In normal times, migrants donate funds to good causes, such as churches or mosques, construction/renovation, rural schools, cemetery improvements, health facilities, rest homes for the elderly, and orphanages. A typical example of this in Nigeria is the donation of a renovated old family building by the Moukarim family, which the Jigawa state government converted into a hospital (the Faiz Moukarim General Hospital, named after the first Lebanese to settle in the village of Majia).[15] The Hajig family renovated a girls’ secondary school, renovated Government College Birini Kudu, and constructed a 1.5 kilometer road leading to the school in Jigawa State.[16] Similarly, the El-Khalil family helped renovate some secondary schools in Kano State.[17] In the city of Ibadan, Raymond Zard has provided scholarships to 15 students drawn from various universities across the country.[18] In 1992, Chief Marcel Chagouri built the Mother of Mercies religious monastery for the elderly in Miziara village in northern Lebanon.[19] Mother of Mercies also has served as a religious pilgrimage center. The Lebanese Community in Nigeria, which built a Maronite Church in Lagos in 1966, also built churches in the eastern, western, and northern parts of the country.[20]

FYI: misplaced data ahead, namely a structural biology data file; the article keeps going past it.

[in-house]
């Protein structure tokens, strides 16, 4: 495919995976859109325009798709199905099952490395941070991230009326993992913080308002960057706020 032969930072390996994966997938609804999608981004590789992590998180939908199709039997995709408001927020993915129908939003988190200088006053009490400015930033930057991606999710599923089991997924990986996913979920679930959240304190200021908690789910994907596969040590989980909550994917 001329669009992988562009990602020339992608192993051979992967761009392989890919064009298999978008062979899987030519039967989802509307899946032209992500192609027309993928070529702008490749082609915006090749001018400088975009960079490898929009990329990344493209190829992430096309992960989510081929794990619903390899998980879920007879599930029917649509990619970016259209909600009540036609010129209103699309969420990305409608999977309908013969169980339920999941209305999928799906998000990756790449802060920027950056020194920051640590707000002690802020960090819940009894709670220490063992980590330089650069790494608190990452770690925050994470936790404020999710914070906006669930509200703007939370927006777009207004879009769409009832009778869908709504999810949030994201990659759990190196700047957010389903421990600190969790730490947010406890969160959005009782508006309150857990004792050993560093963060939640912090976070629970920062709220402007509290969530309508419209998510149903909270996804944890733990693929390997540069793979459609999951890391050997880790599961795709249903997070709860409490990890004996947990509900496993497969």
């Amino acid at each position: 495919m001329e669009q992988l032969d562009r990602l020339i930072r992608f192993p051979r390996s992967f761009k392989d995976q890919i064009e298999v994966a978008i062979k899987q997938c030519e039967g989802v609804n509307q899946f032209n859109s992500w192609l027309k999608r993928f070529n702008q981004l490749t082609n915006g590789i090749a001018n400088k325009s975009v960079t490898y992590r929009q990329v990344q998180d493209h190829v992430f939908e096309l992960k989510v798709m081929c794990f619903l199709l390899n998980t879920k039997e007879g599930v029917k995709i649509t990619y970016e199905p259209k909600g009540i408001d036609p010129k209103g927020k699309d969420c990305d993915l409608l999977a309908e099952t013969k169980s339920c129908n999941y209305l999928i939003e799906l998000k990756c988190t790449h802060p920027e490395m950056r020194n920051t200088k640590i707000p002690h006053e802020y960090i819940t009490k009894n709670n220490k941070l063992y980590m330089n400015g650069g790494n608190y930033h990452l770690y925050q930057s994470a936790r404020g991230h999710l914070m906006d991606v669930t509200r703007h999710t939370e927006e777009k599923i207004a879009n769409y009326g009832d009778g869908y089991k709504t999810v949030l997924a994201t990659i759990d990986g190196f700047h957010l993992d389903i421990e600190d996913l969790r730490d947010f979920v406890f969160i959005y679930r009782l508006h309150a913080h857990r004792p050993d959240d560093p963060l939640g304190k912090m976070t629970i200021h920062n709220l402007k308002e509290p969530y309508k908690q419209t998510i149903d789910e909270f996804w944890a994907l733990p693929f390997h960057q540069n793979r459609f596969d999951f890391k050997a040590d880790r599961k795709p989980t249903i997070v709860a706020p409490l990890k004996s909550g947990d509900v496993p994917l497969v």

It is important to emphasize that remittances have not been the only way of maintaining family members in Lebanon. Because of the proximity of Lagos to Beirut by air, Lebanese-Nigerians are able to visit friends and relatives, assist residents during natural and man-made disasters, and gather to address issues related to their country of origin.[21] Lebanese-Nigerians also have been able to contact their families in West African countries, Australia, Western Europe, Brazil, and American cities — trying to build what Hourani and Dabbous have referred to as a “transnational abode.”[22] 

The role of returnees in facilitating and enhancing the various components of network towards developmental activities in both Nigeria and Lebanon, cannot be overemphasized. Members of the first ever Nigerian Trade Delegation to Lebanon (July 28- August 2, 2008) were astonished when they saw the series of development projects undertaken by returnees in the two villages.

Conclusion